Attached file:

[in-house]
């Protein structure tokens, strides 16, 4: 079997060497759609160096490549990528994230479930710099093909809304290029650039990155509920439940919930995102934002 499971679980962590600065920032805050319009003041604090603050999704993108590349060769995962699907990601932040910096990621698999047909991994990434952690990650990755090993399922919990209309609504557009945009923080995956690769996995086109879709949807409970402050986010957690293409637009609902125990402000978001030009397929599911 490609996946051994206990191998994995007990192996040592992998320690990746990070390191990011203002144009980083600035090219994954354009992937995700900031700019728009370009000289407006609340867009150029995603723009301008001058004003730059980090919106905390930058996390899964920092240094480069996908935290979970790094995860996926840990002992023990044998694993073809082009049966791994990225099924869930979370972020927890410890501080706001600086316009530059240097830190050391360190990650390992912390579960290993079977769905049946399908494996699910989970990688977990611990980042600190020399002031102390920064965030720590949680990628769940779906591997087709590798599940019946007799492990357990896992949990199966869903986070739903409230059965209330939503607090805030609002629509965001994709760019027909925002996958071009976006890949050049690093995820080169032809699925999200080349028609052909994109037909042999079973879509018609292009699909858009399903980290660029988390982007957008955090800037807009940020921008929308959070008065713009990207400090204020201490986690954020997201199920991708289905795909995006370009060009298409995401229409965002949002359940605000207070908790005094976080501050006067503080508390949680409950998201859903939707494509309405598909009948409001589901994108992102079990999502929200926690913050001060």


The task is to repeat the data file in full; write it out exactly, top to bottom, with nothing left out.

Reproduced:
[in-house]
């Protein structure tokens, strides 16, 4: 079997060497759609160096490549990528994230479930710099093909809304290029650039990155509920439940919930995102934002 499971679980962590600065920032805050319009003041604090603050999704993108590349060769995962699907990601932040910096990621698999047909991994990434952690990650990755090993399922919990209309609504557009945009923080995956690769996995086109879709949807409970402050986010957690293409637009609902125990402000978001030009397929599911 490609996946051994206990191998994995007990192996040592992998320690990746990070390191990011203002144009980083600035090219994954354009992937995700900031700019728009370009000289407006609340867009150029995603723009301008001058004003730059980090919106905390930058996390899964920092240094480069996908935290979970790094995860996926840990002992023990044998694993073809082009049966791994990225099924869930979370972020927890410890501080706001600086316009530059240097830190050391360190990650390992912390579960290993079977769905049946399908494996699910989970990688977990611990980042600190020399002031102390920064965030720590949680990628769940779906591997087709590798599940019946007799492990357990896992949990199966869903986070739903409230059965209330939503607090805030609002629509965001994709760019027909925002996958071009976006890949050049690093995820080169032809699925999200080349028609052909994109037909042999079973879509018609292009699909858009399903980290660029988390982007957008955090800037807009940020921008929308959070008065713009990207400090204020201490986690954020997201199920991708289905795909995006370009060009298409995401229409965002949002359940605000207070908790005094976080501050006067503080508390949680409950998201859903939707494509309405598909009948409001589901994108992102079990999502929200926690913050001060």